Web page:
Statistics sourced from the Report of the European Parliament’s Committee on Women’s Rights and Gender Equality adopted on 13 May 15, on the EU Strategy for equality between women and men post 2015.
 Heath, R. ‘Maternity leave’s pregnant pause’ in Politico, 4th August 2015 (online edition) – article available here : http://www.politico.eu/article/europe-bailout-women-jourova-employment-equality/
10 Comments August 13, 2015
Today, in a post Kyoto Protocol period, the world faces the same challenge as back in 1997 – We are again facing the need to reach an international agreement to set the scene for effective action against climate change. There is however a considerable difference between today and 1997 – climate discussion has been elevated to a different level, where it has become a great concern of the majority of governments, corporations, NGOs and citizens.
Governments and climate change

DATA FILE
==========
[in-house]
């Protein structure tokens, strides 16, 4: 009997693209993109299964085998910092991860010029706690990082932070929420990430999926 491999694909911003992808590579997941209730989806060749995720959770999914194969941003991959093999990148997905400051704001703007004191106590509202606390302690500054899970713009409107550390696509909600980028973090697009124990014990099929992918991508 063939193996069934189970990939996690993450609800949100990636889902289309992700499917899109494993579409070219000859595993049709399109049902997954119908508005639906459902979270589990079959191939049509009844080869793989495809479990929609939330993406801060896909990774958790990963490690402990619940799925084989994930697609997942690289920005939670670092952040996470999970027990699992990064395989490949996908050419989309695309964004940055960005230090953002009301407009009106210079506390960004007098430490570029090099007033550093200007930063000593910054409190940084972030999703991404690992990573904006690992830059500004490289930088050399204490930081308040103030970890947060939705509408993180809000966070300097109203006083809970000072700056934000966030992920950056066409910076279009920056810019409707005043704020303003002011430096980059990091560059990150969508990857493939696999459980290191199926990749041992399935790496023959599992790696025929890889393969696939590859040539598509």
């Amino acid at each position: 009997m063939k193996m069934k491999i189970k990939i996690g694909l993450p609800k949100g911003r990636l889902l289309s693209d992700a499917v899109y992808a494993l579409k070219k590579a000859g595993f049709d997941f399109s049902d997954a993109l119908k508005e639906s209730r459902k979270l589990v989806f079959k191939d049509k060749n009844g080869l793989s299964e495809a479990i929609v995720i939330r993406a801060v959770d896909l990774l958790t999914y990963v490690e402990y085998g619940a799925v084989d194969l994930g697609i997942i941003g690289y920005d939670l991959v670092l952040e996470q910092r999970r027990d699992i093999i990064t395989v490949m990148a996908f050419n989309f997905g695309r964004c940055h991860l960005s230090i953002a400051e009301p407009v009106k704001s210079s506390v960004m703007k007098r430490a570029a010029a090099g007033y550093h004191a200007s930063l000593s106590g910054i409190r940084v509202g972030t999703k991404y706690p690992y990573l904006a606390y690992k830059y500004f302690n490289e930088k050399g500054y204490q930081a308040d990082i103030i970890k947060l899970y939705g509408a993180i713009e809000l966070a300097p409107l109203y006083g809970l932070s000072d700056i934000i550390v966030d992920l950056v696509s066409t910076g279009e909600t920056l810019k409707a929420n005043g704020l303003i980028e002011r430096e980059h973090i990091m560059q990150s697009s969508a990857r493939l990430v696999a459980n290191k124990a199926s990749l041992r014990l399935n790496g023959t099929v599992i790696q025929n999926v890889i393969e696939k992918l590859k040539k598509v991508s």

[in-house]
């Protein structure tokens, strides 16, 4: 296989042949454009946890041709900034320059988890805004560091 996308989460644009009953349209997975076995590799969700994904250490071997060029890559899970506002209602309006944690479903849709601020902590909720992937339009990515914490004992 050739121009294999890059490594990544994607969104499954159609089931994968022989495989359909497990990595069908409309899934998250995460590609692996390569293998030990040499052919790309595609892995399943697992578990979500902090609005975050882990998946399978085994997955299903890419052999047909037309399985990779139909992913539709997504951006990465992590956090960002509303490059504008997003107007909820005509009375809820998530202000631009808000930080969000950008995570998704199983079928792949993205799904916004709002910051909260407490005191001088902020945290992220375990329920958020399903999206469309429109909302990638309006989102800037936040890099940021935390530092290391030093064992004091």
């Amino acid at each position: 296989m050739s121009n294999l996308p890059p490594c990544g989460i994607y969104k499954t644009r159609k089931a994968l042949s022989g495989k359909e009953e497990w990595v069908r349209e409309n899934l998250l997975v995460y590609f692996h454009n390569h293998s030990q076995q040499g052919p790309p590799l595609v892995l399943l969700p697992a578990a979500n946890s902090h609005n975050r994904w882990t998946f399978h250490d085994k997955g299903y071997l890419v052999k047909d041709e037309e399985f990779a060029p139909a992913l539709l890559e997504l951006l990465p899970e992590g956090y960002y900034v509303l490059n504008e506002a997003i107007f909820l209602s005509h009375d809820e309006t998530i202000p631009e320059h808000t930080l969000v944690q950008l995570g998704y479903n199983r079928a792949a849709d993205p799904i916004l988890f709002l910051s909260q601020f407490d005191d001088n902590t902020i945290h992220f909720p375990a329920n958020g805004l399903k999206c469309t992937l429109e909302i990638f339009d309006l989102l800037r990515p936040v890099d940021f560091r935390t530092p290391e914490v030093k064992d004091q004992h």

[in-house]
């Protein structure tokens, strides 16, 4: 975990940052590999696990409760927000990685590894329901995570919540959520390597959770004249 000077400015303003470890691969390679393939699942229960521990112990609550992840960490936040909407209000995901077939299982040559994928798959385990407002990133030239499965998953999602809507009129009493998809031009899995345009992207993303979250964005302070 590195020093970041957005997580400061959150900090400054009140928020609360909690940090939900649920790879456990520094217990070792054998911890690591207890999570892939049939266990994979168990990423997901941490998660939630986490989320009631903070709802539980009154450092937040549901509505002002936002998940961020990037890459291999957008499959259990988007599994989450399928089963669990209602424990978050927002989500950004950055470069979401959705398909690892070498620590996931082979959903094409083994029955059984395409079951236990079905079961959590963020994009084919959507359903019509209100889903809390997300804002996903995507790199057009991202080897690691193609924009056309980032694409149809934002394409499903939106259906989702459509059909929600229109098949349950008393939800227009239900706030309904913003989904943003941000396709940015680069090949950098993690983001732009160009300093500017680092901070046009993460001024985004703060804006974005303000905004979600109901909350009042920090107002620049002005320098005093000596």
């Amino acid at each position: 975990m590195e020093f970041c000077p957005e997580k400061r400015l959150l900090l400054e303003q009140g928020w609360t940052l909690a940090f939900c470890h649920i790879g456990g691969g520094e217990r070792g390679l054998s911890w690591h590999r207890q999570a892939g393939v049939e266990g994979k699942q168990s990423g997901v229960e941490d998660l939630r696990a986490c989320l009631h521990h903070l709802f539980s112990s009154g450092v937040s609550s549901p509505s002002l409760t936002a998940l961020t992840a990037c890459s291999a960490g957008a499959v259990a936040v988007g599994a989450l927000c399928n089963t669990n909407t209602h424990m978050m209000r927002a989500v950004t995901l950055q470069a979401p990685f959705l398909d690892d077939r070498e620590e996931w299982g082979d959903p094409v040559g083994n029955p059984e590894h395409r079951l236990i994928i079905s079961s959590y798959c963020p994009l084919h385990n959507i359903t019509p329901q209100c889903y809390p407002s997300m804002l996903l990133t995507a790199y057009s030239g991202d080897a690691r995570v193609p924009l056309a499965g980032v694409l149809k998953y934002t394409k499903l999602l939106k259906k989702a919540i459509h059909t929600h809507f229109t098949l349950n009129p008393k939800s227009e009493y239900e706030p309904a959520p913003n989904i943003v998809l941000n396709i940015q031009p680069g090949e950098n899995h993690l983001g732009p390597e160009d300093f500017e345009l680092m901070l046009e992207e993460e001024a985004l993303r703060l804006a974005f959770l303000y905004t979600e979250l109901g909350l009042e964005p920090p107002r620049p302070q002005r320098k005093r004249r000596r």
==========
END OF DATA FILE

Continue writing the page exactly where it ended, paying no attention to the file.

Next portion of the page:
Despite many disbelievers, governments have become more concerned. The emotional speech of the Philippines Delegate at the opening of COP-19 demonstrates the effects climate change could have on those most vulnerable countries. The fact that to date 25 countries, representing almost all continents have already submitted their Intended Nationally Determined Contribution to a new Climate Change Agreement is also a good step towards reaching an agreement. In November 2014, the US and China agreed to cap and reduce emissions, and to work together to forge an international climate agreement in 2015 – yet another major step forward. Last but not least, the EU agreed on a binding target of at least a 40% domestic reduction in greenhouse gas emissions by 2030 compared to 1990. Clearly, governments are concerned.